Answer:  Poorly written queries top my list, as do writing samples that do not start in the right place for the story (it's very easy to tell once you've read slush for any length of time). Queries that aren't personalized and that come with attachments (not allowed per our submission guidelines) are the best way to shoot yourself in the foot. I would like to see more voice in writing samples, right off the bat.


4) What are the most compelling elements you feel are necessary for a good  read?  What particularly grabs your attention?

Answer: Voice, characterization, and starting in action with a very strong sense of conflict and the present moment. I see a lot of writers start with a lot of telling and too much information, or start in a moment but yank the reader into a flashback on page two…that means they haven't found the right opening yet. And beginnings are crucial because that's often the only part an agent or editor will look at.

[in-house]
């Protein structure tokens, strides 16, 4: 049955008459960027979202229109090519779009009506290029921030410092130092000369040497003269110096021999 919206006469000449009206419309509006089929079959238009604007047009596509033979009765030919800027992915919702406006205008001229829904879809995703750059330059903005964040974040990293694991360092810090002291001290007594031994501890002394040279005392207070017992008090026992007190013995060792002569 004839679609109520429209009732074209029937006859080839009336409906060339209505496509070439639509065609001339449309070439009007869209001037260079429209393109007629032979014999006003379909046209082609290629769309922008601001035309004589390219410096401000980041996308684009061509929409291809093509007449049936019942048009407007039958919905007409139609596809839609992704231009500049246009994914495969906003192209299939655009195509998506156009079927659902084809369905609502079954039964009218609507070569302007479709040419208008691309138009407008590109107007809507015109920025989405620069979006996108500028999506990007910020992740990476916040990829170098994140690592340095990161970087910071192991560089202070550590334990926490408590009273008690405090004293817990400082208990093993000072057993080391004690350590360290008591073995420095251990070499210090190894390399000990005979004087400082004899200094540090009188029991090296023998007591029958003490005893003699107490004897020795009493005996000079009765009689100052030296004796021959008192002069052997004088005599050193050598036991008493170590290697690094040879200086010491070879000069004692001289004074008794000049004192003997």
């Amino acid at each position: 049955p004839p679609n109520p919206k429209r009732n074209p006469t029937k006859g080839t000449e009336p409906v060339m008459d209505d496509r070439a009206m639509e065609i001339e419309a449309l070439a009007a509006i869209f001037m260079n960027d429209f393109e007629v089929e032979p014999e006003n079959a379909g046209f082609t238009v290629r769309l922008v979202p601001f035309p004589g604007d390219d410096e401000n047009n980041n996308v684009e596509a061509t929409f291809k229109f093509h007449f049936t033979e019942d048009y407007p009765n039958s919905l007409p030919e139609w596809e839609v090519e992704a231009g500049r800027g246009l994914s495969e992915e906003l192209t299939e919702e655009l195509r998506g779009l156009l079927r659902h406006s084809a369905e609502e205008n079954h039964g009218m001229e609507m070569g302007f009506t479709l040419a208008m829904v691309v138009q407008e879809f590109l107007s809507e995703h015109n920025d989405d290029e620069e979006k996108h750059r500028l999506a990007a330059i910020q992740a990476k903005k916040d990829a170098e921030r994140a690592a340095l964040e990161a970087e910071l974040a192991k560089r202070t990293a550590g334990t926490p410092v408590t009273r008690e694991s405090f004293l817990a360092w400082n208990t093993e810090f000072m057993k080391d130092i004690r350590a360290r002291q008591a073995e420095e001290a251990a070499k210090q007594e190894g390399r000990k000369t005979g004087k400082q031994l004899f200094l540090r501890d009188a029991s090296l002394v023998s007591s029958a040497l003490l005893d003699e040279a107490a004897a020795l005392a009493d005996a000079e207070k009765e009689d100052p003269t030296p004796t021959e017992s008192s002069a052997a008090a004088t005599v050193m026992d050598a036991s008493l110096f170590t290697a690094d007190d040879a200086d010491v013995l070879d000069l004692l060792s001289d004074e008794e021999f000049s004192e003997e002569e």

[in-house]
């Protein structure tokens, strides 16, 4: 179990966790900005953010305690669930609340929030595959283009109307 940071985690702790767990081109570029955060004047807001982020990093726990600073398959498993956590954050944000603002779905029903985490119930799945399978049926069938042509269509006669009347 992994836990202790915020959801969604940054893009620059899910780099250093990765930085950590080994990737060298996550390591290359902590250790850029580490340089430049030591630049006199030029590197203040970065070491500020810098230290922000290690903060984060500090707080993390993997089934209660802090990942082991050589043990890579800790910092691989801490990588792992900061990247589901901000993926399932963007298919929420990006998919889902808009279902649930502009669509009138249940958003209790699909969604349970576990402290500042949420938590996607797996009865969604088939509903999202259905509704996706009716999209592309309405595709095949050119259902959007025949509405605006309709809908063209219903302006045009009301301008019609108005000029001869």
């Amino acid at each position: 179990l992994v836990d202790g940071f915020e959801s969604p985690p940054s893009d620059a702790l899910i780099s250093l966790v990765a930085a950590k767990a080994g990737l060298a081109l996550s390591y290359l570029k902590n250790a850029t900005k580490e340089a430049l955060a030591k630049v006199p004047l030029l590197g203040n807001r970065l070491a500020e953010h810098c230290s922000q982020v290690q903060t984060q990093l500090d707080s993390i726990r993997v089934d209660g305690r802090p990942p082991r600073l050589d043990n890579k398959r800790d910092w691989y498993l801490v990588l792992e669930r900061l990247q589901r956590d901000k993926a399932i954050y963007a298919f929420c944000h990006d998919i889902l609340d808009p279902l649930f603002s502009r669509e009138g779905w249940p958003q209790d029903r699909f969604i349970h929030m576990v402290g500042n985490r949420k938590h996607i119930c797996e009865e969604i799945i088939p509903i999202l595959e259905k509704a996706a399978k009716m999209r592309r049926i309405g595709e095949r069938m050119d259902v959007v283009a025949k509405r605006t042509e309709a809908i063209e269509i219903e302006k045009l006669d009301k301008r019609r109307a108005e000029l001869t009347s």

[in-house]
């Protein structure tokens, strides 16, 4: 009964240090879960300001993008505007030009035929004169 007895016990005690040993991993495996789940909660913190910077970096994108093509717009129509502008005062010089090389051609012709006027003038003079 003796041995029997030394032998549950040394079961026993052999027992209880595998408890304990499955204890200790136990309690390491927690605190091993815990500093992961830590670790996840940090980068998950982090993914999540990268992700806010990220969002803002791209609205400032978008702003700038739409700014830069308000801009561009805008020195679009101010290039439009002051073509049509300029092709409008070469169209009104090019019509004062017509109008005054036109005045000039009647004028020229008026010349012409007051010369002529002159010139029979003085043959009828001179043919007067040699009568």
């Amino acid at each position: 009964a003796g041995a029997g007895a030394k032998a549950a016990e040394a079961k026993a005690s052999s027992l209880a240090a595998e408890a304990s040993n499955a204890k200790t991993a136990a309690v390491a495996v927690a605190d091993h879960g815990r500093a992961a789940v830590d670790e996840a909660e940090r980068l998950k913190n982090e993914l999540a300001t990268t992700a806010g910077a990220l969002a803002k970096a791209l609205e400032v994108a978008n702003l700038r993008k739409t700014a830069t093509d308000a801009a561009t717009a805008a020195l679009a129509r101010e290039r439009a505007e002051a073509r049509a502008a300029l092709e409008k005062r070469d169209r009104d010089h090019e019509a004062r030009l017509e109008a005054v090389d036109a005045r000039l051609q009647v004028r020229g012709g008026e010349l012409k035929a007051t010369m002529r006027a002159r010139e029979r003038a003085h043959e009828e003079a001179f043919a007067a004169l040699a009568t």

5) For you, which elements in a fiction submission are terminal problems garnering automatic rejections and which are tempting and fixable meriting a look at a revision if a talented author is willing to accept your advice? 

Voice Weak-- Voice or voice that seems incongruous for the character's age (important in children's books) is a dealbreaker.

Weak Grammar-- Also a dealbreaker…if a person can't handle grammar, how will they handle revision and other more important craft issues?

Common plot-- For a popular market like children's books, plot really needs to be fresh. If it feels too contrived, an agent or editor won't go for it.

Poor character development-- Characters are our curators through a story, so if there's a weak character, the reader has no emotional foothold. I, personally, can't bring myself to care about characters who feel too slight or ill-defined.